Former CFO Philip Varley still feels the pressure.
But now, the tension is less about revenue recognition and more about landing his 1998 Cessna 182 on a 9,000-foot sidewalk known as Telluride Airport. The Telluride strip, which sits amid 14,000-foot mountain peaks in Colorado, offers only 6,000 feet of runway. “The most exciting airport I’ve landed at,” says Varley.
Varley knows a little something about nerve-wracking landings. A CPA and U.K. chartered accountant, he spent nearly 22 years navigating a maze of quarterly closings and regulatory requirements.
But last October, Varley turned his back on the corporate world, choosing instead to take the job of CEO of Barrington Air, a small, Denver-based air-charter operator. How small is small? Well, Varley’s not only the Barrington CEO — he’s the airline’s chief pilot and owner.
A sane observer might well ask why a well-trained and well-paid financial manager would trade in the corporate high-life for IFR landings through treacherous mountain passes. But Varley asserts that he swore off the big-time business world for a simple — and disturbing — reason.
The former chief financial officer says he refused to deliver what CEOs were demanding of him: tarted-up financial statements. In fact, Varley says his insistence on playing by the rules earned him the label of troublemaker, a tag he claims made some employers and executive search firms nervous about hiring him.
Other CFOs and finance managers have faced similar career pressures. According to an exclusive survey of finance chiefs conducted by CFO magazine (see “The Fear of All Sums”), around 17 percent of the respondents said that, over the past five years, they have been asked by their boss to misrepresent their companies financial results at least once.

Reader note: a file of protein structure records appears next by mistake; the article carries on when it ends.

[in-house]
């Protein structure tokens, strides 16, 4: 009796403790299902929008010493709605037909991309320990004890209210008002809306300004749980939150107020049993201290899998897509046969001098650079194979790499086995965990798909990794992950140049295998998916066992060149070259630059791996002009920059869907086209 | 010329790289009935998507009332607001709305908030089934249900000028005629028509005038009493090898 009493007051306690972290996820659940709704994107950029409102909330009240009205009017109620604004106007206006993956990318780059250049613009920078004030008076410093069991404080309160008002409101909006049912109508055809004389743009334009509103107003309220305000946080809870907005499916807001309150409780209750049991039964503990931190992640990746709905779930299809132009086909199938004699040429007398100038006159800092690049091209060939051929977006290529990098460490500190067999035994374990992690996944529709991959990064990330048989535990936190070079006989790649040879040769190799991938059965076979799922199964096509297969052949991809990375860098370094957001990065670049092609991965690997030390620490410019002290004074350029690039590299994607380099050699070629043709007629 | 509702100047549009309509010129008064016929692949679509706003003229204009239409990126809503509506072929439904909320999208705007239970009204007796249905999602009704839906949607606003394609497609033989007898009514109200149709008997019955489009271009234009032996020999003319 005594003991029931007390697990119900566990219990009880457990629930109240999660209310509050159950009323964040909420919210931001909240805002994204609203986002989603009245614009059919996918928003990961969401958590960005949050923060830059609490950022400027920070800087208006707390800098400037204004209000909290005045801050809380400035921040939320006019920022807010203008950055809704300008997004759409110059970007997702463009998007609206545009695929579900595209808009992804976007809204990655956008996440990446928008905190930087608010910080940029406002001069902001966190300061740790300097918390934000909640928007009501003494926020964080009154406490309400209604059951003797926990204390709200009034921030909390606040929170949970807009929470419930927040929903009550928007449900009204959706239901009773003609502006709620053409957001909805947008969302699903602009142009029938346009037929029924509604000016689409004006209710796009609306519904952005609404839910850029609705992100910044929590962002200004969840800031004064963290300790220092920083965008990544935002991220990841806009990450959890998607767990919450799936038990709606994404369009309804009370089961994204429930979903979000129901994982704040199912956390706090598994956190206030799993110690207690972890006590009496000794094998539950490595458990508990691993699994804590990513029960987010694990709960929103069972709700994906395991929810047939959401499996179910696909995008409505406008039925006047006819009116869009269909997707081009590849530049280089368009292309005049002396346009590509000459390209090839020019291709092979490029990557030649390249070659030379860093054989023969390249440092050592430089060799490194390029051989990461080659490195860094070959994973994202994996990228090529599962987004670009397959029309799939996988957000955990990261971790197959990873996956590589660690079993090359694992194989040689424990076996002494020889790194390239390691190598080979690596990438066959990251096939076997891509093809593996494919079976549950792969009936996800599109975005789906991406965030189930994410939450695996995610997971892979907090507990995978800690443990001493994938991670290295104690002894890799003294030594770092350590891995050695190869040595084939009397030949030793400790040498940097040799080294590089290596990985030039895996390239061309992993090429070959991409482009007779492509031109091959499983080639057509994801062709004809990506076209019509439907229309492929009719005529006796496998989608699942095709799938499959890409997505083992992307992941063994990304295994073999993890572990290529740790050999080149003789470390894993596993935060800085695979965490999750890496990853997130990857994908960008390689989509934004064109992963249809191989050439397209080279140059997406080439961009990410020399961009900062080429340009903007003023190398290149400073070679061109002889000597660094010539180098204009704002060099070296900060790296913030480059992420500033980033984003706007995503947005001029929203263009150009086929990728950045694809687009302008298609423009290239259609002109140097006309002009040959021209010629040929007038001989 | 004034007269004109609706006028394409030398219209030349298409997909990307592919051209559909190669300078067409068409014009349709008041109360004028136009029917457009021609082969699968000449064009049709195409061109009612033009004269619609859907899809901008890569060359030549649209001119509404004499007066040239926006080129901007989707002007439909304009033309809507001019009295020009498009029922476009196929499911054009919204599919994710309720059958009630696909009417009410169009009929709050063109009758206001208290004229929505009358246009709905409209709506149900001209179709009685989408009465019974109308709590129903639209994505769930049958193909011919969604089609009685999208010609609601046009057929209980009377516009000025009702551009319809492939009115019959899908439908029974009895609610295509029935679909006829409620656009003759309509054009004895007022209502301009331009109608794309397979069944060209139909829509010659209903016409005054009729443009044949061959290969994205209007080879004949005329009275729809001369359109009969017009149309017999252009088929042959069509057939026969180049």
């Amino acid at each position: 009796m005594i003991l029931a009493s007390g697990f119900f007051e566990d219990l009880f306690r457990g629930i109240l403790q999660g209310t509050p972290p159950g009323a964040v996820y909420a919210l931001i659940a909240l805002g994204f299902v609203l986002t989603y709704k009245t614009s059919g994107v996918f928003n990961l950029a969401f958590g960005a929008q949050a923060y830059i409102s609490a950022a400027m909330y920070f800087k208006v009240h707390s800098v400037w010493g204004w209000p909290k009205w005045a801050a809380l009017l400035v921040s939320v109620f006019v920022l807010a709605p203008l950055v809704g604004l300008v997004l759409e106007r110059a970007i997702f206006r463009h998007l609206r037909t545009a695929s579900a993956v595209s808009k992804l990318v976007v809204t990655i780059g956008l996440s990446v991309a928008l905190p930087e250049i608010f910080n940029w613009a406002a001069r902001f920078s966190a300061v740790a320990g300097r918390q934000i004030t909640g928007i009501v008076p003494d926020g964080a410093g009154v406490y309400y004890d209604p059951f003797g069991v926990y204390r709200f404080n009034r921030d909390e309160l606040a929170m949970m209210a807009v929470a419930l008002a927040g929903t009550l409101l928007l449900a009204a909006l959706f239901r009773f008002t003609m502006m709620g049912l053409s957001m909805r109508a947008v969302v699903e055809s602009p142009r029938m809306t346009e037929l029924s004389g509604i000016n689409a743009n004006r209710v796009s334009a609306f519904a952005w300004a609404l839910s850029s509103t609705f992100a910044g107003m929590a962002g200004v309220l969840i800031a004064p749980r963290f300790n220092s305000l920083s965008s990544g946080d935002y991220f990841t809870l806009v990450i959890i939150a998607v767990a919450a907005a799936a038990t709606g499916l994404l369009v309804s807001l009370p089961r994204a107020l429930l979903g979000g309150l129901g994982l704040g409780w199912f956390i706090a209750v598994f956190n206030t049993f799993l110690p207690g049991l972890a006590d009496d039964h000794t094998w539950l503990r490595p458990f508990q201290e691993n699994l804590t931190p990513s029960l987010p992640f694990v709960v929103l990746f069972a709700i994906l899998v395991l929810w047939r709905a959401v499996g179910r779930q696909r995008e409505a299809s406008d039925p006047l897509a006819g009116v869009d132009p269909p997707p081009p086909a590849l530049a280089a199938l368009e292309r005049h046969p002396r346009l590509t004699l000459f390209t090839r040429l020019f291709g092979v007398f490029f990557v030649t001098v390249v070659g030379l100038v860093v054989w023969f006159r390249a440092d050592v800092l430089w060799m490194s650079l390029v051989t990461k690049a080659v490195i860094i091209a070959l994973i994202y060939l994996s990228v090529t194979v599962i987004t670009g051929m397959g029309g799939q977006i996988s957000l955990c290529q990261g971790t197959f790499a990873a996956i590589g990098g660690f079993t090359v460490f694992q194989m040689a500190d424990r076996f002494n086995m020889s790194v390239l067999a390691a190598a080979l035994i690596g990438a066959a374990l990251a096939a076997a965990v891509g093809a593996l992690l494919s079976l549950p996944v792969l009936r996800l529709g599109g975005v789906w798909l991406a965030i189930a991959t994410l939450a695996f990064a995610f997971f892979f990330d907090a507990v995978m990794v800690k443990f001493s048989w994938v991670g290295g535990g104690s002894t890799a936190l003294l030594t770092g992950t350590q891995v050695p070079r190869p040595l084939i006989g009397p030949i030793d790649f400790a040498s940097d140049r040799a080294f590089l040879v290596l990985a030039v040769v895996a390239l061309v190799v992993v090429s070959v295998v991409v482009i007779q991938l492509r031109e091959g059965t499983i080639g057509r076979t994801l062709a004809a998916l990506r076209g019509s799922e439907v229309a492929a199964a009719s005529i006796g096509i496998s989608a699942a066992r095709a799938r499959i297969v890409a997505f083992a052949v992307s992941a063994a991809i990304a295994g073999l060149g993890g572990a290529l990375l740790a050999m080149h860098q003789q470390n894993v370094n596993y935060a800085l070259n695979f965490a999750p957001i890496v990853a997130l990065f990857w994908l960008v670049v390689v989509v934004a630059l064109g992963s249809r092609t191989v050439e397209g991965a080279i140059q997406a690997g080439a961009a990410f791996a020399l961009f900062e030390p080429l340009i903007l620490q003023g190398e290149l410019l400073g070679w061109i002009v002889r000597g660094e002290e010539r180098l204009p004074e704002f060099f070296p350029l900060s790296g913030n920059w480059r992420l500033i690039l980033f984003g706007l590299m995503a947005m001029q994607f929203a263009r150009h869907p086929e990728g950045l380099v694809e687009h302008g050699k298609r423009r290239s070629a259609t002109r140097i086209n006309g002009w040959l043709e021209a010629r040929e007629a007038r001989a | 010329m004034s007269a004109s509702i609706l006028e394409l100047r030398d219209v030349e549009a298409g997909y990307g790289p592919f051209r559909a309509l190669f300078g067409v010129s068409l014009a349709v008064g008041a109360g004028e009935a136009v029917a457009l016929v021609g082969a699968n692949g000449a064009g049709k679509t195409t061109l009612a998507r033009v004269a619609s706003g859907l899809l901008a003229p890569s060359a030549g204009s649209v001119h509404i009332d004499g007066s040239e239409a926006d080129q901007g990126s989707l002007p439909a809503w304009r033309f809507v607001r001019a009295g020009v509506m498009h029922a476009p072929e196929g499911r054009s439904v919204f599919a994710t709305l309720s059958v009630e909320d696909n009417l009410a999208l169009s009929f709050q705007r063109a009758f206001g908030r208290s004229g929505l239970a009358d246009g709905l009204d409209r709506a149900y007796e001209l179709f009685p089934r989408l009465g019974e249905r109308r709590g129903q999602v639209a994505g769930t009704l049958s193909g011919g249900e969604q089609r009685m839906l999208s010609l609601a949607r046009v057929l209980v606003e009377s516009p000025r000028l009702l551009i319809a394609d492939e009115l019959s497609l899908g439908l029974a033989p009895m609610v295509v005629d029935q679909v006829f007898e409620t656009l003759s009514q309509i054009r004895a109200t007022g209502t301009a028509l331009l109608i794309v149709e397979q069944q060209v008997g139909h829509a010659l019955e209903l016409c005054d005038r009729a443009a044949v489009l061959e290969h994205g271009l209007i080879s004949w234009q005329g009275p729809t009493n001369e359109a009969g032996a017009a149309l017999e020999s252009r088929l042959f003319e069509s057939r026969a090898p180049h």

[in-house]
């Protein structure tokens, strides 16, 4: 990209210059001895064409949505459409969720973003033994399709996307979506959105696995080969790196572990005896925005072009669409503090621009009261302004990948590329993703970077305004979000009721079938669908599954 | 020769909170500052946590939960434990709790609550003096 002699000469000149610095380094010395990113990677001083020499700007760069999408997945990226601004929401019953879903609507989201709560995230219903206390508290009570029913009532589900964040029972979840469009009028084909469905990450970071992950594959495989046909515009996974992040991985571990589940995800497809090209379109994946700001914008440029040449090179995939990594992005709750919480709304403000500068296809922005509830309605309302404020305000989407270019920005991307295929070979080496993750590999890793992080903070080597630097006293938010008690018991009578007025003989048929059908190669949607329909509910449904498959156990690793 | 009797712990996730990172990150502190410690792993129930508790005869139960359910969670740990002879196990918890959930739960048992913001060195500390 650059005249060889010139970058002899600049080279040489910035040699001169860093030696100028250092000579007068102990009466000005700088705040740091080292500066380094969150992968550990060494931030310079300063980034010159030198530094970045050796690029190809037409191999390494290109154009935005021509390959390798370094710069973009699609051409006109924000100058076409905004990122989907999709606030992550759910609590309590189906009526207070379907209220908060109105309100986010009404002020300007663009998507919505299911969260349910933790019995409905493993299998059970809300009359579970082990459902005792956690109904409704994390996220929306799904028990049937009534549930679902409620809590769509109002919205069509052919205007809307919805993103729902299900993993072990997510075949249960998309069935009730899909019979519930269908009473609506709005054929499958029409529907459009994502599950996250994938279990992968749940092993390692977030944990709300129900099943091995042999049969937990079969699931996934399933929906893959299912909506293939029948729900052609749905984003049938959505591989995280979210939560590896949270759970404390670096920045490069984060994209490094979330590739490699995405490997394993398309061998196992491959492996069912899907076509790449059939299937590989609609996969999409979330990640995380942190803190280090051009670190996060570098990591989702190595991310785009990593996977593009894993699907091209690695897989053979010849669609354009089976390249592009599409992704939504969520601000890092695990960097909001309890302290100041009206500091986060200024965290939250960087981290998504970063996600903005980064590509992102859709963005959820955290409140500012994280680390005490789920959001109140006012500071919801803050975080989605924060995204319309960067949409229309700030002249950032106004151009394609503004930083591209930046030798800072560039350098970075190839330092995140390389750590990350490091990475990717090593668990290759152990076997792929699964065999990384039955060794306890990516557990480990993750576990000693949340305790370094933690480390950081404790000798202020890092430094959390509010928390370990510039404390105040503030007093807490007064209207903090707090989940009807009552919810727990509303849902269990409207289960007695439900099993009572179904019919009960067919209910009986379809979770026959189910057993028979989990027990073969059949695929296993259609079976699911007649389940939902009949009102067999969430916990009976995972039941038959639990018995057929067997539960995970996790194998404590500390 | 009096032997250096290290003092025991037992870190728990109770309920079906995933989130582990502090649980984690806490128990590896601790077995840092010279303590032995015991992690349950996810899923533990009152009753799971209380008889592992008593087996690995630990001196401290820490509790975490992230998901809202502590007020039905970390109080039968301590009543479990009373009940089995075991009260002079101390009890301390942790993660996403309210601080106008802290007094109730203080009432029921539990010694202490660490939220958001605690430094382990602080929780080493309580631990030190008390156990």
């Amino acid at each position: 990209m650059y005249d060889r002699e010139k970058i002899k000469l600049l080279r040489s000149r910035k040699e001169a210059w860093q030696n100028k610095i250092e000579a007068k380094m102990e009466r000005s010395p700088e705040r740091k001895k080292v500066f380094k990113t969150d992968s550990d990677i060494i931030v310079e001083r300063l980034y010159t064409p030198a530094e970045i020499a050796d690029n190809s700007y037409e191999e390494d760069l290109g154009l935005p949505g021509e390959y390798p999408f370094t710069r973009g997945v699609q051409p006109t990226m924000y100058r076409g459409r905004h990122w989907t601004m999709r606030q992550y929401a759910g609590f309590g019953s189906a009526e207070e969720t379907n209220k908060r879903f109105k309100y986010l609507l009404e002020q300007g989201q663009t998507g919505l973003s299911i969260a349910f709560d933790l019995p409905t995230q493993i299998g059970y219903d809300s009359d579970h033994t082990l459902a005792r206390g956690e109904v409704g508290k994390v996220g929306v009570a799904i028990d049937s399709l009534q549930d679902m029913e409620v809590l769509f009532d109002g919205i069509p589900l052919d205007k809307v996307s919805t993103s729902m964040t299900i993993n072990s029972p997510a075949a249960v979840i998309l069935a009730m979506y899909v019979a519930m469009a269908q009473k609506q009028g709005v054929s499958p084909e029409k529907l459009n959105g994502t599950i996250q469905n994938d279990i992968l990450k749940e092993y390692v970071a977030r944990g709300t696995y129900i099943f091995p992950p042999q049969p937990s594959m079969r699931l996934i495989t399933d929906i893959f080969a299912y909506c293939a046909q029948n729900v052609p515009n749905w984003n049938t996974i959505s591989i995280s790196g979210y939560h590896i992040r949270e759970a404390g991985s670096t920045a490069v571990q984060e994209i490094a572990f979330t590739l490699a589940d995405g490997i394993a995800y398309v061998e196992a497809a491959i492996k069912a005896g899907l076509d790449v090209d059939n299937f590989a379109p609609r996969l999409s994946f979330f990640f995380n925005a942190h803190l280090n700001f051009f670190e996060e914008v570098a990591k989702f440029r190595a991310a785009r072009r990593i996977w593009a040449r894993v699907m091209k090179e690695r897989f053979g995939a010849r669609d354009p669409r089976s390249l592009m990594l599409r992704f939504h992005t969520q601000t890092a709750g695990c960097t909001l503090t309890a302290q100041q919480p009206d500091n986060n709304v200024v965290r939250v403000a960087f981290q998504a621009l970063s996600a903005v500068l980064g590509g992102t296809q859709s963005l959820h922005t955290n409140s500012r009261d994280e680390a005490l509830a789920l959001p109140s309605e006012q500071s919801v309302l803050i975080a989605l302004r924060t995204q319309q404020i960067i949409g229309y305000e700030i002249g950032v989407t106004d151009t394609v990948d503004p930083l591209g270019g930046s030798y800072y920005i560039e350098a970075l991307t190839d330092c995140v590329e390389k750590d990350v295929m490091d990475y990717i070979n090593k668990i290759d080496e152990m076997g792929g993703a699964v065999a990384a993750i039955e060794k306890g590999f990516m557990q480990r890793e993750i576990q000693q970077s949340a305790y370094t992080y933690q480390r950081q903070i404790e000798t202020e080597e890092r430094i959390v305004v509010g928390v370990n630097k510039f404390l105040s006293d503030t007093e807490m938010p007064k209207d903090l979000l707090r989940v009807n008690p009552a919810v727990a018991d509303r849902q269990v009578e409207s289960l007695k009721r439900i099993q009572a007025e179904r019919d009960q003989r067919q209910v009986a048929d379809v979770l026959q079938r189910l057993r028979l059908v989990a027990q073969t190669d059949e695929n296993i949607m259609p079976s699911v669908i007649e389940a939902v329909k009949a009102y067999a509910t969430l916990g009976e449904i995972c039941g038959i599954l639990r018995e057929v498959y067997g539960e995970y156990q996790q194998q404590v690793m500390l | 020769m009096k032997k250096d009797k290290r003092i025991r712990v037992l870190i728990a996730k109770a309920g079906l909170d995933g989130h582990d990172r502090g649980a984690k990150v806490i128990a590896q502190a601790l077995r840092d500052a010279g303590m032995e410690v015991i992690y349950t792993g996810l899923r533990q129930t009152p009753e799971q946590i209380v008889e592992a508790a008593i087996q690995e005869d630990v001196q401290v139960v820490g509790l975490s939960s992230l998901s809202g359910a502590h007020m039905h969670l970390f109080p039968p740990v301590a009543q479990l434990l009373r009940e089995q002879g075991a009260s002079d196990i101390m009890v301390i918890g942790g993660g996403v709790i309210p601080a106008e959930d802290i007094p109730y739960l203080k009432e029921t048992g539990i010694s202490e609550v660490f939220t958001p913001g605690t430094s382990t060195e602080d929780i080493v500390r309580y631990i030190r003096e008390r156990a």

A few have succumbed; most haven’t. Interestingly, experts in corporate culture, including psychiatrist and author Ari Kiev, say finance officers tend to possess enough self-assurance to say no to unreasonable (or illegal) demands. Indeed, self-confidence is one reason these executives have attained such high positions within their organizations. Without a doubt, Kiev believes that aggressive CEOs need the counsel of equally strong CFOs, not corporate sycophants.
But ironically, an over-developed ego, often plumped up by career success, can push a CFO to go beyond the bounds of accepted behavior — let alone GAAP. Often, finance chiefs rationalize their lapses in judgment by telling themselves that they’re just doing what they’re bosses want them to do.
In fact, psychologists point out that some finance chiefs have an overwhelming desire to please their bosses — no matter what the consequences. In some cases, CFOs actually view superiors as paternal influences.
Anecdotal evidence certainly suggests that WorldCom’s former CFO Scott Sullivan saw Bernard Ebbers as something of a father figure. And employees at Enron Corp. have testified they were reluctant to question then-CFO Andrew Fastow’s role at the company because Fastow was “Skilling’s boy,” referring to onetime CEO Jeffrey Skilling.
Learning to go along with what a powerful CEO wants may make life easier for a finance chief, especially if the chief executive has been the chief architect of the company’s success. To be sure, a finance chief who challenges a meglomaniacal CEO often winds up in a drama worthy of the Globe Theater. “The CFO must draw the darkest line in the sand,” insists Robert S. Smith, finance chief at PointServe Inc. “The CFO should be the conscience of the company.”
“Hostility, Contempt, Threats”
The CEO, on the other hand, is usually the star of the company. Michael P. Kelly, managing director of The Directorship Search Group in New York, says some high-profile executives have clearly been living the life rock stars, photographed by the paparazzi, hob-knobbing with celebrities at movie premieres, and playing in charity golf tournaments.